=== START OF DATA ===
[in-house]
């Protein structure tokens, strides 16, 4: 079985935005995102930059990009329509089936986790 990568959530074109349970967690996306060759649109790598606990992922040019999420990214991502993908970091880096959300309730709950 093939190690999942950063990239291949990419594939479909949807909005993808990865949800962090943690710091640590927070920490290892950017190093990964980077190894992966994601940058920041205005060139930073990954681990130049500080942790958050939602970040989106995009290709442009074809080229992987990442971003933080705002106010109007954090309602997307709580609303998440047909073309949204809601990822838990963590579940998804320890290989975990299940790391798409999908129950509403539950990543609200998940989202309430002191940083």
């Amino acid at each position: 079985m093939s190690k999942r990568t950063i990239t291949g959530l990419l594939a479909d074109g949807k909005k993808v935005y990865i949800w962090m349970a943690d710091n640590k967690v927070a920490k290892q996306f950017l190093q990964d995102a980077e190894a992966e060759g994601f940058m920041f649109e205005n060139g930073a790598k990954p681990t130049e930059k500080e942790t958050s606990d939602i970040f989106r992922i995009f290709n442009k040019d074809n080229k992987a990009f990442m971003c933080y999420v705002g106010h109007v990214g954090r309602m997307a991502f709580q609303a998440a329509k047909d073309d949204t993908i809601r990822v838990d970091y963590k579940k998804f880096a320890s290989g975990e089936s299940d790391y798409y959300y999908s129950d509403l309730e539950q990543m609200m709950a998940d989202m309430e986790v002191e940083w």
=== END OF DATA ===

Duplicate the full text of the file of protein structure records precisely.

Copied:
[in-house]
């Protein structure tokens, strides 16, 4: 079985935005995102930059990009329509089936986790 990568959530074109349970967690996306060759649109790598606990992922040019999420990214991502993908970091880096959300309730709950 093939190690999942950063990239291949990419594939479909949807909005993808990865949800962090943690710091640590927070920490290892950017190093990964980077190894992966994601940058920041205005060139930073990954681990130049500080942790958050939602970040989106995009290709442009074809080229992987990442971003933080705002106010109007954090309602997307709580609303998440047909073309949204809601990822838990963590579940998804320890290989975990299940790391798409999908129950509403539950990543609200998940989202309430002191940083």
């Amino acid at each position: 079985m093939s190690k999942r990568t950063i990239t291949g959530l990419l594939a479909d074109g949807k909005k993808v935005y990865i949800w962090m349970a943690d710091n640590k967690v927070a920490k290892q996306f950017l190093q990964d995102a980077e190894a992966e060759g994601f940058m920041f649109e205005n060139g930073a790598k990954p681990t130049e930059k500080e942790t958050s606990d939602i970040f989106r992922i995009f290709n442009k040019d074809n080229k992987a990009f990442m971003c933080y999420v705002g106010h109007v990214g954090r309602m997307a991502f709580q609303a998440a329509k047909d073309d949204t993908i809601r990822v838990d970091y963590k579940k998804f880096a320890s290989g975990e089936s299940d790391y798409y959300y999908s129950d509403l309730e539950q990543m609200m709950a998940d989202m309430e986790v002191e940083w």